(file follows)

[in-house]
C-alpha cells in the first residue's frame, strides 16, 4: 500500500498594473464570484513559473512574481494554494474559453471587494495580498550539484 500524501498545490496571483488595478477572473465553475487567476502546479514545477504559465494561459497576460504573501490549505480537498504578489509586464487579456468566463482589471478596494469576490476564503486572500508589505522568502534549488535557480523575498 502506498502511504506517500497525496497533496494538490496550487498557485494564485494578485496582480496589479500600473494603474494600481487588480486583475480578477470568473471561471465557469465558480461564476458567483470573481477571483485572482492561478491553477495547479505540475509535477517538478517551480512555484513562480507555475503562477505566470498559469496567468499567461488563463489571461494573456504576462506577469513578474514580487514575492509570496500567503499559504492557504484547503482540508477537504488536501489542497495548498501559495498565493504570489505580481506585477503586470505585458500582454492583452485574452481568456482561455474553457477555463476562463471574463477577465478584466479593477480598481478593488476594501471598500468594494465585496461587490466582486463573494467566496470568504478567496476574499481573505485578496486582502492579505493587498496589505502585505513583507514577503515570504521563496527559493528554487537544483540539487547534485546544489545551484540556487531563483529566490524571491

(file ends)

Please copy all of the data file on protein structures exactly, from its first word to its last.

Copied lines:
[in-house]
C-alpha cells in the first residue's frame, strides 16, 4: 500500500498594473464570484513559473512574481494554494474559453471587494495580498550539484 500524501498545490496571483488595478477572473465553475487567476502546479514545477504559465494561459497576460504573501490549505480537498504578489509586464487579456468566463482589471478596494469576490476564503486572500508589505522568502534549488535557480523575498 502506498502511504506517500497525496497533496494538490496550487498557485494564485494578485496582480496589479500600473494603474494600481487588480486583475480578477470568473471561471465557469465558480461564476458567483470573481477571483485572482492561478491553477495547479505540475509535477517538478517551480512555484513562480507555475503562477505566470498559469496567468499567461488563463489571461494573456504576462506577469513578474514580487514575492509570496500567503499559504492557504484547503482540508477537504488536501489542497495548498501559495498565493504570489505580481506585477503586470505585458500582454492583452485574452481568456482561455474553457477555463476562463471574463477577465478584466479593477480598481478593488476594501471598500468594494465585496461587490466582486463573494467566496470568504478567496476574499481573505485578496486582502492579505493587498496589505502585505513583507514577503515570504521563496527559493528554487537544483540539487547534485546544489545551484540556487531563483529566490524571491